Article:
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  • Pauline Hoffmann

Tokyo 2020 Olympics


Sports is one area in which data are plentiful!


How do you "balance" fact from fiction? (Get it, I have a picture of a balance beam. It's one of the events at the Olympics.)


This week's podcast celebrates athleticism, determination, grit, ambition, strength, fortitude....I could go on and on.


What doesn't go on and on? Athletes. At a certain point, you age out of the system, so to speak. Hey, I get it. I am not doing things I was able to do in my 20's. It is what is it. That said, there are some sports that are "friendlier" toward more seasoned or senior athletes. USA Today had an article noting the oldest - and youngest - Olympians in Tokyo.


I noted that sports has more statistics and facts than any other field I've researched. That is good and bad. Good because you can parse the data in a number of ways. Bad because you can parse the data in a number of ways and forget to eat meals or sleep because there is so much and you can get lost if you are a nerd.


If you want to get lost in some data, I recommend looking at Top End Sports. This site has much info for you to view. That link highlights where the games have been held but if you keep clicking and digging you will find so much more. Someone or some many compiled that info. THANK YOU!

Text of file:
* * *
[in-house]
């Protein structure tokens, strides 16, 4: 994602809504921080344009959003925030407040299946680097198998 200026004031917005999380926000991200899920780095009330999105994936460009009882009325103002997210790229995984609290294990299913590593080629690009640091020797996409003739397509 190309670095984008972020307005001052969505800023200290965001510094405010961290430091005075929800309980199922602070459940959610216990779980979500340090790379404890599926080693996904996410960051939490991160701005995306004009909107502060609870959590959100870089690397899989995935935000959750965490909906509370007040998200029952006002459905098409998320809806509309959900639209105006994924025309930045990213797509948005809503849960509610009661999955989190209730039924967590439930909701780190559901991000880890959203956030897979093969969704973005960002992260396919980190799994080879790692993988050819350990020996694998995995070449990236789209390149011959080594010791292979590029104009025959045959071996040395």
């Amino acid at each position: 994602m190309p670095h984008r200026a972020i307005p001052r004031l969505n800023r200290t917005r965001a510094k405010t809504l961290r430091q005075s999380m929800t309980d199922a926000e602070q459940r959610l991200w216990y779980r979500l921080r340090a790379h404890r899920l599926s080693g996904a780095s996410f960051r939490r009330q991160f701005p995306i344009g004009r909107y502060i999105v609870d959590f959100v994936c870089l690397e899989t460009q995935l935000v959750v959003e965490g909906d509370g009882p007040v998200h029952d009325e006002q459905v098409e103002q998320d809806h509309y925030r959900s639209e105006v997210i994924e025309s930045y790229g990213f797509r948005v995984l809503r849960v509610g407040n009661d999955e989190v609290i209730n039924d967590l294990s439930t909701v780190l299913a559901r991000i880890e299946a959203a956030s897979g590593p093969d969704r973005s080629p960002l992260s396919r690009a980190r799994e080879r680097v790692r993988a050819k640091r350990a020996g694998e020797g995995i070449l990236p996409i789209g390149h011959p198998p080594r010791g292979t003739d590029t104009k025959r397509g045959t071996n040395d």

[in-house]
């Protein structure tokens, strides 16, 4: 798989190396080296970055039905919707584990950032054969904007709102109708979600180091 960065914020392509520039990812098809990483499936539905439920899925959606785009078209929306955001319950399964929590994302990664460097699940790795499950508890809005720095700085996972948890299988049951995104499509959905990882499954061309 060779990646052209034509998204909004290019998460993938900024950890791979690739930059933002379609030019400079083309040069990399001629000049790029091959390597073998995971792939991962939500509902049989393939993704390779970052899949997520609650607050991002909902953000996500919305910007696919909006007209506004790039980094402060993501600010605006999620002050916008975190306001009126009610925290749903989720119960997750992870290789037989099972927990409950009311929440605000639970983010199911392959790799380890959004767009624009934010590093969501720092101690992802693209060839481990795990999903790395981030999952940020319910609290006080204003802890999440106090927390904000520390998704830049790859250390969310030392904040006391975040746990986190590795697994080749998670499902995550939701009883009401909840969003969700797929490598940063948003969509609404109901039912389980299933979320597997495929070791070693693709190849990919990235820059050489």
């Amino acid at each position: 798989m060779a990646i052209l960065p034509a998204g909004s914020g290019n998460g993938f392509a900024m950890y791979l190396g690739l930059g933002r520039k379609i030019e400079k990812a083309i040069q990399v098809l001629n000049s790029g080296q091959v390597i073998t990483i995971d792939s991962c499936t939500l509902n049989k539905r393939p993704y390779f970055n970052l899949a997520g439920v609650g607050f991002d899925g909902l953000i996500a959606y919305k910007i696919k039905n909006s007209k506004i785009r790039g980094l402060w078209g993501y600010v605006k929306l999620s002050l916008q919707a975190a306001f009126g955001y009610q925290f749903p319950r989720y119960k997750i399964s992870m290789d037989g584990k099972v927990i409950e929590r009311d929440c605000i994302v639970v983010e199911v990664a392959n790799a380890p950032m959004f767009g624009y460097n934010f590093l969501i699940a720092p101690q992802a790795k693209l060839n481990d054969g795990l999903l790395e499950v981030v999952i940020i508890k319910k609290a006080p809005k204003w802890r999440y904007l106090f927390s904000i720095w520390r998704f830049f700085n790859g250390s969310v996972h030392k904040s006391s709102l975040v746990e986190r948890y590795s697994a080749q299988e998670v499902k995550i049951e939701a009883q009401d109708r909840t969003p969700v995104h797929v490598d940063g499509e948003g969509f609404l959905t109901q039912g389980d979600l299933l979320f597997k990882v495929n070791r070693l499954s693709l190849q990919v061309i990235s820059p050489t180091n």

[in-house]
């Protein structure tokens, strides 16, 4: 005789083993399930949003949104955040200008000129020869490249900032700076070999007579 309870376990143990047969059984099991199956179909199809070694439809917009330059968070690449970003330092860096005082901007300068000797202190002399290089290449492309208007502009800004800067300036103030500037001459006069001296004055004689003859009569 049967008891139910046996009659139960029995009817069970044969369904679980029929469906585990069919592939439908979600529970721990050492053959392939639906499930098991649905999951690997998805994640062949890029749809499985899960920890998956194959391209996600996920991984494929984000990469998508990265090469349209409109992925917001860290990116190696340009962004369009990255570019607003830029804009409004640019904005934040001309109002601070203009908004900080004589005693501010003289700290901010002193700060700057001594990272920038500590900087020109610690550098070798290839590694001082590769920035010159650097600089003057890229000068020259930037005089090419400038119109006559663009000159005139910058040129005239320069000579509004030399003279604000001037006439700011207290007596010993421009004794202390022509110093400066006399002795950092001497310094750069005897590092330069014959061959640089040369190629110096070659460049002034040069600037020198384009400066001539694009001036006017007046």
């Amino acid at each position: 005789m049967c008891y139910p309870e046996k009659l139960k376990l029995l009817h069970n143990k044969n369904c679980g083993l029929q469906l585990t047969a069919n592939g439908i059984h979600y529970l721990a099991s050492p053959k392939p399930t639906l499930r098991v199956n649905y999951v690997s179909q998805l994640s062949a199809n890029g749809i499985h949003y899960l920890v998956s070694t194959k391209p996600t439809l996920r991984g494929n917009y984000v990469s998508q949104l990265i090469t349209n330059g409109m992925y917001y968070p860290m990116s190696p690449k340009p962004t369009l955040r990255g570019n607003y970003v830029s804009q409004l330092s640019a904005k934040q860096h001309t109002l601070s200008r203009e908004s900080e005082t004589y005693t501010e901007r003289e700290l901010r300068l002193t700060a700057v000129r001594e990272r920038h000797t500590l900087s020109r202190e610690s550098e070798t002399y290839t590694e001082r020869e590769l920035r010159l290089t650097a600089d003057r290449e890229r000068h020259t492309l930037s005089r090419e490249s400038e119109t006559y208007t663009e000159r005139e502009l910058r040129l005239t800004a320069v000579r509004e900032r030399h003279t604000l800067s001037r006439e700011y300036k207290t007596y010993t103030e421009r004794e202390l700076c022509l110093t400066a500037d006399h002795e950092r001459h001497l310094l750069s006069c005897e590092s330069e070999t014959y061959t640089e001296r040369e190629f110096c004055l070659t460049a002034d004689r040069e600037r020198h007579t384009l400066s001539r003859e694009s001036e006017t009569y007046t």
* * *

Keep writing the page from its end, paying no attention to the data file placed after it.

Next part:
I am also a fan of data visualization. It's one thing to list the host cities; another to visualize them. Architecture of the Games has some nice maps to view noting Olympic host cities.


In any Olympics we want to talk medal counts. Who has won the most medals? The fewest? NBC Sports, the US broadcaster of the games, has much information about all things Olympics. Take a look at its site and this article particularly, related to medal counts - countries and individuals. Top End Sports takes this even further by listing all participating countries and regions and allowing you to click on said country or region for some fun facts. For example, if you click on Albania, you will see the following opening paragraph:

Albania first joined the Summer Olympics in 1972 sending a five athlete delegation that included Fatos Pilkati and Afërdita Tusha for the 50m free pistol event, Ismail Rama and Beqir Kosova for the 50m rifle prone event, and Ymer Pampuri for weightlifting (60 kgs. division) to Munich, Germany.


In the podcast, I also reference the cost to host the Olympics. I found several graphics that depict the cost to host cities adjusting for inflation. I've pasted several below with the associated references in the graph. Investopedia discusses the cost to host the games as well as the cost to bid for the games, which is also incredible.





Additionally, I note broadcast revenue from the Olympics as depicted below.


I conclude the episode this week with an Arbitrary Random Stat (ARS). As I was thinking about the astronomical cost of the Olympics, I wondered why people declare bankruptcy (come inside my head and try to figure out that segue). Investopedia list the top five reasons individuals declare bankruptcy in the U.S.

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